Istanbul: Standing on the East and West

The Bosphorous and Atatürk Bridge in Red
The Bosphorous and Atatürk Bridge in Red

Istanbul is a city in 2 halves divided by water and facing Asia gleaming on the opposite bank of the Bosphorous sea. The old and the new city are joined by bridges; the Gallata Bridge, the Ataturk and the Metro bridge which carries people and trams. There are also tons of ferries that carry people and cars to and from the Asia side with an enormous bridge a ruby  necklace joining the last of the “West” and the entrance to the “East”.

The Gallata Bridge connecting the old and new city of Istanbul
The Gallata Bridge with fishermen connecting the old and new city of Istanbul

Everyone is on the move, not racing like NYC but going at a comfortable rate. Turks know how to pace themselves in everything it seems.They walk slowly up and down hills, eats meals, drinks tea and strong coffee, smokes cigarettes, relax in cafes and restaurants, or loll about in Hammams as if time were an annoying fly to be shooed away or just ignored.

Ayasofya Mosque with murals to Mohammad and Allah in the same place...
Ayasofya Mosque with murals to Mohammad and Allah flanking Mary and Jesus in the same place…

It’s also a city of some of the greatest wonders of the world. The Topkapi Palace, home to Ottoman kings since the days the country was ruled by King Constantine and called Constantinople sits high on the opposite hill near Ayasofya, the oldest known mosque that dates back almost 600 years, only then becoming a mosque as it originally was a wooden church built by the Christian Roman Emperor Justinian. When the turks took back the city it was burned to the ground and rebuilt in stone 2 more times on the same site. The last reconstruction was completed by 10,000 men in only 5 years.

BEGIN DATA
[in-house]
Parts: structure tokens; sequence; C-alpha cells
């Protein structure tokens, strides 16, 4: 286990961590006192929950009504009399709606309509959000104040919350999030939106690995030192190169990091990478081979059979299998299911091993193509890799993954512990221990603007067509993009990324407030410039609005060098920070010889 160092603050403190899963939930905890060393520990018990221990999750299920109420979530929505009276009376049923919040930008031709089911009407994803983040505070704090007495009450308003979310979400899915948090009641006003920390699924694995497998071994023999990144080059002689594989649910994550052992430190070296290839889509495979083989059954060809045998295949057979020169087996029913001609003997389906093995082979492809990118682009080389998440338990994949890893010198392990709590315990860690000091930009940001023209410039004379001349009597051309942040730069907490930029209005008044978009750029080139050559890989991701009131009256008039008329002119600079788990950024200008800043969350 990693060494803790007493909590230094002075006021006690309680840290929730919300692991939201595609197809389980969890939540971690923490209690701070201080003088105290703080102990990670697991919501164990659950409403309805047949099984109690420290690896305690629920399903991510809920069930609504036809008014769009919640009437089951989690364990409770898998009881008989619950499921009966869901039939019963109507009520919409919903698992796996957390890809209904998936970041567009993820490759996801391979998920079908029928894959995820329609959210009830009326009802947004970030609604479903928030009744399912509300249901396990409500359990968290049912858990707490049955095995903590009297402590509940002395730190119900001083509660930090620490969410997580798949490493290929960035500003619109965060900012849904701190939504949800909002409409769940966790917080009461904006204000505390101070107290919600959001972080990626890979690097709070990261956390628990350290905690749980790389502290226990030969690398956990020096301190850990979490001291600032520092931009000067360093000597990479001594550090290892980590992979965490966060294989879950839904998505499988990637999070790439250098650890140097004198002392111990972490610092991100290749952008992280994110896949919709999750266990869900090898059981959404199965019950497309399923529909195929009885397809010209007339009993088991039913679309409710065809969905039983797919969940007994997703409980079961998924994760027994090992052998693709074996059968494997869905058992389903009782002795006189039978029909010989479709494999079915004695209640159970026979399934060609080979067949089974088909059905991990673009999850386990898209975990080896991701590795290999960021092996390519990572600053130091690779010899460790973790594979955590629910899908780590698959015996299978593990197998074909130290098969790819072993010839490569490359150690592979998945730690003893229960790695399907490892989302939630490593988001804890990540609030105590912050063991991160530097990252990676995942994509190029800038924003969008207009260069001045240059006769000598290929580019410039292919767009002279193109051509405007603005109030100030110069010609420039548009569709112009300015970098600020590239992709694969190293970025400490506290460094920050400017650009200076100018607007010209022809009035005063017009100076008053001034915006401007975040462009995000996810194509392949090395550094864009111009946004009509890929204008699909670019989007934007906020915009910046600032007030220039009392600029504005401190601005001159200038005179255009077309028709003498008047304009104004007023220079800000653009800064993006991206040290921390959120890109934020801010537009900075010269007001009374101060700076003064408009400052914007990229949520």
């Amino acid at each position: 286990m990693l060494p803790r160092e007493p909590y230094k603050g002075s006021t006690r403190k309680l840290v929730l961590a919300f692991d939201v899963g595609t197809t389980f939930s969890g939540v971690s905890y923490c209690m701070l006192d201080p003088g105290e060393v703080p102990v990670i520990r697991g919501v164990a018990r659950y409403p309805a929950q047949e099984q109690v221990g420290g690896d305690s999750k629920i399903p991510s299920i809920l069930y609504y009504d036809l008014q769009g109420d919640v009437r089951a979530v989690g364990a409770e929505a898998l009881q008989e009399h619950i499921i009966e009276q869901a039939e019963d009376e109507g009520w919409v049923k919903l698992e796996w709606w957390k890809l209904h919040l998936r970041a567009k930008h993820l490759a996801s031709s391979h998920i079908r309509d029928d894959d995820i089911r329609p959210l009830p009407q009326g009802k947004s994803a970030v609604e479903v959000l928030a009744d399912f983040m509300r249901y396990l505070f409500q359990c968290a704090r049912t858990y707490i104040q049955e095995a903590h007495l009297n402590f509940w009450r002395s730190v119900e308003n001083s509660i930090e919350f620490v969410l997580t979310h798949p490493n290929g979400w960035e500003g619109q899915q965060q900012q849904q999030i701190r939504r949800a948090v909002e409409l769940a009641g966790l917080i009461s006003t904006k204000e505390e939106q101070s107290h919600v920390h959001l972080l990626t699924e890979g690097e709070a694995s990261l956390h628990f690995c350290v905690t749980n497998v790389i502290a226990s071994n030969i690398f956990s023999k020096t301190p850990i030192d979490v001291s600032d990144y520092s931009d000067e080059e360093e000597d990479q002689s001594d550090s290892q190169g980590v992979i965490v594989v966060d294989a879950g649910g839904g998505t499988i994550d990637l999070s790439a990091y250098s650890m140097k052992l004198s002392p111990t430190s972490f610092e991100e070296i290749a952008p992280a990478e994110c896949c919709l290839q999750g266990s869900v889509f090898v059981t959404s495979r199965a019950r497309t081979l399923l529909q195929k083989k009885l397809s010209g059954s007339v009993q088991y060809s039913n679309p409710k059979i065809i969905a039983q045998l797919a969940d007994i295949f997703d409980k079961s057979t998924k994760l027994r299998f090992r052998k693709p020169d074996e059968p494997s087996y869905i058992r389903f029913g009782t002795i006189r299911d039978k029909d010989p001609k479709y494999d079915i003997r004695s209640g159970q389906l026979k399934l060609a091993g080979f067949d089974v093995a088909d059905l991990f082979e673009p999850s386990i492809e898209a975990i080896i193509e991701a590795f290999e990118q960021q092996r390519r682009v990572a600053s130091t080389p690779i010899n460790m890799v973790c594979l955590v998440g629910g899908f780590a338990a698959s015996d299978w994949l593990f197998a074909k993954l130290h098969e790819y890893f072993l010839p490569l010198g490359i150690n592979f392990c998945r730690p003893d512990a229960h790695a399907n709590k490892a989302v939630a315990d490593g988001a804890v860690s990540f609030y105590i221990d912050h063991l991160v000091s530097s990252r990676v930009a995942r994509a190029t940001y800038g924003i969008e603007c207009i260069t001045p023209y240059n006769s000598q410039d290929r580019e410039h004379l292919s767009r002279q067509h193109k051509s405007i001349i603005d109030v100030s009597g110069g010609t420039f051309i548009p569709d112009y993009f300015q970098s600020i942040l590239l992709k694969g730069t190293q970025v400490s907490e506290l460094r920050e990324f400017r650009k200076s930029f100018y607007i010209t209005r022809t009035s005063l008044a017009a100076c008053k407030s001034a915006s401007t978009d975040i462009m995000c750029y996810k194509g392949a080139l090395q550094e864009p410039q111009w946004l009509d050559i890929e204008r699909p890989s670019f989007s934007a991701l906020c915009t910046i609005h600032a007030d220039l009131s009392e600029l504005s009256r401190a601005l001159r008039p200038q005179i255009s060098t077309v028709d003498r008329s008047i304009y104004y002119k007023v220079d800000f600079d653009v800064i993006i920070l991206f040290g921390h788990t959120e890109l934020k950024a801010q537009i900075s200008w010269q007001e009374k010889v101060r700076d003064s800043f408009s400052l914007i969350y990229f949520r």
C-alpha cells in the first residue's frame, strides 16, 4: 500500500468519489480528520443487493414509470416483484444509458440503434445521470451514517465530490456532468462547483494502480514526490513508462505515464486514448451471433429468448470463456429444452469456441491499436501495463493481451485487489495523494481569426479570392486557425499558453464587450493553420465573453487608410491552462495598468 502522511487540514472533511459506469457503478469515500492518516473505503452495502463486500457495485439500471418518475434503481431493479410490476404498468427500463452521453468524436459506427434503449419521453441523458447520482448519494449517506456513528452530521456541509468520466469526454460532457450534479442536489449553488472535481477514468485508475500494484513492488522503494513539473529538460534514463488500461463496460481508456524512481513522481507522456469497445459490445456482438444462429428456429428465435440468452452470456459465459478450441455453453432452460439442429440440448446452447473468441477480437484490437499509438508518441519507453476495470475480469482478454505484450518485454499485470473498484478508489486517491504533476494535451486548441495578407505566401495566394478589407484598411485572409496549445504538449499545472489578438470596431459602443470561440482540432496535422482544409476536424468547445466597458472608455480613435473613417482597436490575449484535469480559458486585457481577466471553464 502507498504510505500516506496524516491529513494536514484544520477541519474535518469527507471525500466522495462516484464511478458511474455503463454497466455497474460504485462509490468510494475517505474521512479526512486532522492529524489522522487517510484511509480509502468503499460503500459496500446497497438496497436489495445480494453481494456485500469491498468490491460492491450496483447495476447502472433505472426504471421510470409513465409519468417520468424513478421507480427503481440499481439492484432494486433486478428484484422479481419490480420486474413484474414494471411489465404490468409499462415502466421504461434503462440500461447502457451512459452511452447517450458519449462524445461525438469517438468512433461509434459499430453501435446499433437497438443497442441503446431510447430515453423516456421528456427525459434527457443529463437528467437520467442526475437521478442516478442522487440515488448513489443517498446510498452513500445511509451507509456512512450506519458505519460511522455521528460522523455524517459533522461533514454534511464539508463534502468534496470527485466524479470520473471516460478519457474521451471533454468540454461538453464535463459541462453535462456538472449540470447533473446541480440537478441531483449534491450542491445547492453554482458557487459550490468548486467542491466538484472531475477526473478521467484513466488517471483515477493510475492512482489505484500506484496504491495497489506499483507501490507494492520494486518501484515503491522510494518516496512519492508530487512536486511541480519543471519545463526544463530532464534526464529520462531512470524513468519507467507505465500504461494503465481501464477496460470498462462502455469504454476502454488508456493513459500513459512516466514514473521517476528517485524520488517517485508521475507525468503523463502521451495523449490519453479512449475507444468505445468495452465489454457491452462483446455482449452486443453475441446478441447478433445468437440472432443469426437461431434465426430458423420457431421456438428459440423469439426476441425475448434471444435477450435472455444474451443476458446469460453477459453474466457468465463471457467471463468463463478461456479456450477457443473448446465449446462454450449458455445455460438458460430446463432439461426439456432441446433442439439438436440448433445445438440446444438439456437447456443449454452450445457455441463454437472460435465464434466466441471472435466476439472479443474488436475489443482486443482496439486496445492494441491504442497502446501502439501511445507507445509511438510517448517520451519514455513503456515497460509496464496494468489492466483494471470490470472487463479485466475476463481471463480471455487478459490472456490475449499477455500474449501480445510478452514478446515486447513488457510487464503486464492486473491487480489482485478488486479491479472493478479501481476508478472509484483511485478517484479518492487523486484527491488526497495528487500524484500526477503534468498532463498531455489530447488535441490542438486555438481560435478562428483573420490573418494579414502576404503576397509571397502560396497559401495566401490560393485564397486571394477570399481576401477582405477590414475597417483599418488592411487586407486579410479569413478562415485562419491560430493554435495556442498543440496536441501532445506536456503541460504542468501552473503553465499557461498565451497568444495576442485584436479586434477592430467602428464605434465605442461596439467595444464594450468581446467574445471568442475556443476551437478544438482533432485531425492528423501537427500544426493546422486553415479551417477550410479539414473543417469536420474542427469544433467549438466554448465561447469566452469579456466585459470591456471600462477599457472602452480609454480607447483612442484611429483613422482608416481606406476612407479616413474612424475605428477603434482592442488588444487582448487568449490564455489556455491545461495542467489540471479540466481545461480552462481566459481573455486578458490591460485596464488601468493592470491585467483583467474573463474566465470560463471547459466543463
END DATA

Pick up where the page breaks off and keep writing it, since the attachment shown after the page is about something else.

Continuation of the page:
Mosaic of gold and precious stones at Ayasofya Mosque
Mosaic of gold and precious stones at Ayasofya Mosque

Its interiors are covered by millions of mosaics depicting Christ, Allah and Mohammad, all in one place. An anomaly that boggles a modern day mind. The tiny mosaic tiles are all in gold and precious stones. What’s green are emeralds, red are rubies, blues are sapphires and on and on. It’s restoration is an ongoing process that will take years as they are removing dirt, plaster and grime that has covered much of the murals. Their aim is to remove the dirt and not to repaint or replace the original works. The Hagia Sofya sits next to the Ayasofya and is the final resting place of ancient members of the many royal families that lived and ruled in antiquity. The Blue Mosque is another architectural wonder nearby.

The Blue Mosque
The Blue Mosque

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